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May 10, 2011

INHOFE CALLS OBAMA SPEECH ON IMMIGRATION NOTHING MORE THAN POLITICS

WASHINGTON, D.C. – U.S. Sen. Jim Inhofe (R-Okla.), a leading Senator against amnesty for illegal immigrants, today reacted to President Obama’s El Paso speech on immigration. 

 

“Every American should know that President Obama’s speech on immigration today was nothing more than pure politics,” said Inhofe.  “If Obama was really serious about pushing his amnesty agenda, he would have done so in his first two years of office, when he enjoyed large Democrat majorities in both Houses of Congress. Instead, Obama chose to spend his political capital elsewhere, namely increasing government spending and Obamacare. 

 

Inhofe continued, “After promising during his election campaign that he would aggressively pursue comprehensive immigration reform during his first year in office, he failed to even broach the subject on Capitol Hill.  Granting amnesty for those who are here illegally is a slight against those who have stood in line and gone through the legal process of becoming U.S. citizens.  Our nation is a country of immigrants, but we are also a nation of laws.  Respect for those laws is an important aspect of how so many immigrants have been able to have a positive impact on our nation.  What we need is a border security bill and meaningful immigration enforcement.”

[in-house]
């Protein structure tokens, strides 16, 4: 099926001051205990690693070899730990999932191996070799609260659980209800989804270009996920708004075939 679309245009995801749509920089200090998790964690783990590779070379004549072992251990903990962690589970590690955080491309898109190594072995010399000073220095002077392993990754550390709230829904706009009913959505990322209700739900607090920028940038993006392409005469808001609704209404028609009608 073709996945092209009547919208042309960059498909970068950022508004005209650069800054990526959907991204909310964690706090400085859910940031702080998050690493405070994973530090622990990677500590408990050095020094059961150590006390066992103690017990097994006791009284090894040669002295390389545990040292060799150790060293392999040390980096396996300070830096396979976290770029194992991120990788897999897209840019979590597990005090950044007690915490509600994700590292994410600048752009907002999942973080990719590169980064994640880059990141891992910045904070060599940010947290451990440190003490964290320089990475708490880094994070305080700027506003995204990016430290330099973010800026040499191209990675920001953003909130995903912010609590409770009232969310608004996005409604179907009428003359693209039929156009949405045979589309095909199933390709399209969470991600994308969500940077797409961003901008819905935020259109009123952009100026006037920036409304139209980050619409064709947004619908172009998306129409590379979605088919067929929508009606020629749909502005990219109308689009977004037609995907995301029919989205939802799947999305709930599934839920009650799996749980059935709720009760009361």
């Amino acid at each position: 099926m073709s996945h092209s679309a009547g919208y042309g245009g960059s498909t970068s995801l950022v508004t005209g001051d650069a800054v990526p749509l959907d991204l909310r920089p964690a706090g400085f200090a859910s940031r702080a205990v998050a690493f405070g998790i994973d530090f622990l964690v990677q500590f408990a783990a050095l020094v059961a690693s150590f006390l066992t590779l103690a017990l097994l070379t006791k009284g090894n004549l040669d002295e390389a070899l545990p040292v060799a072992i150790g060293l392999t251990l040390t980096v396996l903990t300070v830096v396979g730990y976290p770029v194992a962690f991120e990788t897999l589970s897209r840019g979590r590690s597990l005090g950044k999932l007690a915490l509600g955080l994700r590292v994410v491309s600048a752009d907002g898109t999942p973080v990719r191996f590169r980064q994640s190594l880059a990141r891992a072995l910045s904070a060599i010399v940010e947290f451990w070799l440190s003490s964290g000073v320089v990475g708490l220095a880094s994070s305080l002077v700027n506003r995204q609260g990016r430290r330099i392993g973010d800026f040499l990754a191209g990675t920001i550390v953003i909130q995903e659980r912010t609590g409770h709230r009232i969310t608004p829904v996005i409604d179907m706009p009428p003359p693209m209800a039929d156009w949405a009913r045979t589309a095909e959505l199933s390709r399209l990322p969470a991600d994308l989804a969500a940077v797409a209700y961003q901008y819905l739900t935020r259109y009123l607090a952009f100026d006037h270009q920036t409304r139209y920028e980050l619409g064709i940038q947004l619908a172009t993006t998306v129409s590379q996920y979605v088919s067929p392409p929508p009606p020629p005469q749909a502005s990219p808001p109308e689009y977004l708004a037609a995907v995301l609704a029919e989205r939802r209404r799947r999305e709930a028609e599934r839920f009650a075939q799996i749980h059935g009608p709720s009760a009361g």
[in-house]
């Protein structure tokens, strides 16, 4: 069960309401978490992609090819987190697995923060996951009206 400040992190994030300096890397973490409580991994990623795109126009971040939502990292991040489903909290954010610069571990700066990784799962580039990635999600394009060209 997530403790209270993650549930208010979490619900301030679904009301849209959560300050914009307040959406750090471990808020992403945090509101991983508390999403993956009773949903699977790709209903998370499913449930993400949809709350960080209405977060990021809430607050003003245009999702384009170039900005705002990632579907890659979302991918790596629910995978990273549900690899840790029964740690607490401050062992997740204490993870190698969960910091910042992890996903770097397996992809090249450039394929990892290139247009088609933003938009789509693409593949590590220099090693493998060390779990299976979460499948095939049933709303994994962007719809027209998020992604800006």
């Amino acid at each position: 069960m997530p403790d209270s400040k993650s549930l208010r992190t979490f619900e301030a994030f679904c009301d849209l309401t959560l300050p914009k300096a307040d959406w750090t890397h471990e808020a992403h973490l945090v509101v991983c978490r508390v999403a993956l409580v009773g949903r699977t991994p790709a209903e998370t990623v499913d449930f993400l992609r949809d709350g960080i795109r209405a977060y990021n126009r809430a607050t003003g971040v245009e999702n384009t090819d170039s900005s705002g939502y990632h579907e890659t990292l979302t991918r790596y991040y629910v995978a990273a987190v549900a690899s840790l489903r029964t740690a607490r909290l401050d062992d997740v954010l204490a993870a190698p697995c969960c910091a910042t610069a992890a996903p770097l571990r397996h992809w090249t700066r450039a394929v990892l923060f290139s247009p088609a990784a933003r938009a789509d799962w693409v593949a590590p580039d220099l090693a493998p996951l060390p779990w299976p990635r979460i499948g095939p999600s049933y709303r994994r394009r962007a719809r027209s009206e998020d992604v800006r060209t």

Inhofe has long supported immigration reform that makes border security a priority, and has repeatedly authored legislation that would make English the official language of the United States.  Inhofe has supported similar legislation in Oklahoma when it was threatened by the Department of Justice.  In July of last year, he joined the amicus brief supporting Arizona’s immigration law.  Inhofe has also been an opponent of the DREAM Act

 

As evidence that Americans do not support Obama’s amnesty agenda, Inhofe pointed to news reports that Arizona is raising money to build the fence on its own.

 

According to today’s New York Times, 67 percent of Latino voters sided with Obama in 2008. This support gradually eroded over the course of his first year and a half in office, so last summer Obama gave an impassioned speech on the need for reform at American University.  The speech was nothing more than words intended to appease Latino voters ahead of the 2010 election season. Today’s speech was more of the same. 

 

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